Royalty payments under the new program will be different
As with our current approach, we’ll continue to set a KDP Select Global Fund each month. Under the new payment method, the amount an author earns will be determined by their share of total pages read instead of their share of total qualified borrows.
Here are some examples of how it would work if the fund was $10M and 100,000,000 total pages were read in the month:
The author of a 100 page book that was borrowed and read completely 100 times would earn $1,000 ($10 million multiplied by 10,000 pages for this author divided by 100,000,000 total pages).
The author of a 200 page book that was borrowed and read completely 100 times would earn $2,000 ($10 million multiplied by 20,000 pages for this author divided by 100,000,000 total pages).
The author of a 200 page book that was borrowed 100 times but only read halfway through on average would earn $1,000 ($10 million multiplied by 10,000 pages for this author divided by 100,000,000 total pages).
We will similarly change the way we pay KDP Select All-Star bonuses which will be awarded to authors and titles based on total KU and KOLL pages read.
You can enroll in KDP Select at any time by visiting your Bookshelf. If you no longer want your book(s) to be included in KDP Select you may unenroll from the program by contacting us with the ASIN of the book you would like to remove.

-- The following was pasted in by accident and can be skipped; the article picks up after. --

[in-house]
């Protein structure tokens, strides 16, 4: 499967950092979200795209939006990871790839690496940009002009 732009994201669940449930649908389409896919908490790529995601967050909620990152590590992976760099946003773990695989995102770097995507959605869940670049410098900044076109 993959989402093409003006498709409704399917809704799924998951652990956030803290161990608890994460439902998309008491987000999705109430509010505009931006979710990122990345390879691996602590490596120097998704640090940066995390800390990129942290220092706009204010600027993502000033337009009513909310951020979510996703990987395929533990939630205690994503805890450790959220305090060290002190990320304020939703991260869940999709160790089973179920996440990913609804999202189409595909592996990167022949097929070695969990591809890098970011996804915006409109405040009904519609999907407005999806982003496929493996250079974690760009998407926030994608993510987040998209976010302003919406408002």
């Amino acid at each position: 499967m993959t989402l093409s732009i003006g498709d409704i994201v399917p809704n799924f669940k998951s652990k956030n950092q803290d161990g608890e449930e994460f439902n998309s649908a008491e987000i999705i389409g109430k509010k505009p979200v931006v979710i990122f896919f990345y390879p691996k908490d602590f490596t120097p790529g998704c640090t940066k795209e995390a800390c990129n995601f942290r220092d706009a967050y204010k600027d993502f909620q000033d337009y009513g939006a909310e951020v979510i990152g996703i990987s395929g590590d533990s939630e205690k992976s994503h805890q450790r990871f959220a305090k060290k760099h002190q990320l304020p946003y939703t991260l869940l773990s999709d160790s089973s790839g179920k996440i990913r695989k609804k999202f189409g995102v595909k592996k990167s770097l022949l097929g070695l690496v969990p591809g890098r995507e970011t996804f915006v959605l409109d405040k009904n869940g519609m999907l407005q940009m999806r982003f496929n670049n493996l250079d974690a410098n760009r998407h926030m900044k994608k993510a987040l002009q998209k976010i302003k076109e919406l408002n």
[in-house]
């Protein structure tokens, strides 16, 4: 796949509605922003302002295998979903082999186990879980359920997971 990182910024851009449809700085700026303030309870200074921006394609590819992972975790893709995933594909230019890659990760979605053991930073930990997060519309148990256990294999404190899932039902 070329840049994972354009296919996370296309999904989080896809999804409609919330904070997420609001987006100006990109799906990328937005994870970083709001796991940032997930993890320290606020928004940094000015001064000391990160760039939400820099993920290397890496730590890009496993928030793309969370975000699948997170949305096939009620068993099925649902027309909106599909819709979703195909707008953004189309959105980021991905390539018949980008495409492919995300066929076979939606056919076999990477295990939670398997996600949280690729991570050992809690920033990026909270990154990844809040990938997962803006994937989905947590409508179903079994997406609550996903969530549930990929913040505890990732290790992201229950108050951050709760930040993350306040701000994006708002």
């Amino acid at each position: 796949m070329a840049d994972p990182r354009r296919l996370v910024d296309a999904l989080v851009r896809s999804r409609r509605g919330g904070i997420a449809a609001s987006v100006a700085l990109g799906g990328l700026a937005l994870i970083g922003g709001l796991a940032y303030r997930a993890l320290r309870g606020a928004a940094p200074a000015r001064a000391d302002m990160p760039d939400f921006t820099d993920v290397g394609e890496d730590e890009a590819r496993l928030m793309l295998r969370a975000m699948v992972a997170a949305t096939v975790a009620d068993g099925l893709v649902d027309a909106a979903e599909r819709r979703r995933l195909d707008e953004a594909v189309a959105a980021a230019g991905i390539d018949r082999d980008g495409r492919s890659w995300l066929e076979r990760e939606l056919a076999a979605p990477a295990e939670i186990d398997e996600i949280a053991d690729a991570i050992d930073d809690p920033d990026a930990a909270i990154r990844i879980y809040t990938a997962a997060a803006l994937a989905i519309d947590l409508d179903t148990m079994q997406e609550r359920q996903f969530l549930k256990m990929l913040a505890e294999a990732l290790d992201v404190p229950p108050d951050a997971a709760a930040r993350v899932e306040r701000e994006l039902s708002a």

Kindle Edition Normalized Page Count (KENPC v1.0)
To determine a book’s page count in a way that works across genres and devices, we’ve developed the Kindle Edition Normalized Page Count (KENPC). We calculate KENPC based on standard settings (e.g. font, line height, line spacing, etc.), and we’ll use KENPC to measure the number of pages customers read in your book, starting with the Start Reading Location (SRL) to the end of your book. Amazon typically sets SRL at chapter 1 so readers can start reading the core content of your book as soon as they open it.
This standardized approach allows us to identify pages in a way that works across genres and devices. Non-text elements within books including images, charts and graphs will count toward a book’s KENPC.
When we make this change on July 1, 2015, you’ll be able to see your book’s KENPC listed on the “Promote and Advertise” page in your Bookshelf, and we’ll report on total pages read on your Sales Dashboard report. Because it’s based on default settings, KENPC may vary from page counts listed on your Amazon detail page, which are derived from other sources.
After this change, you’ll be able to view your Kindle Unlimited (KU) and Kindle Owners’ Lending Library (KOLL) Pages Read in your Sales Dashboard report by marketplace and title.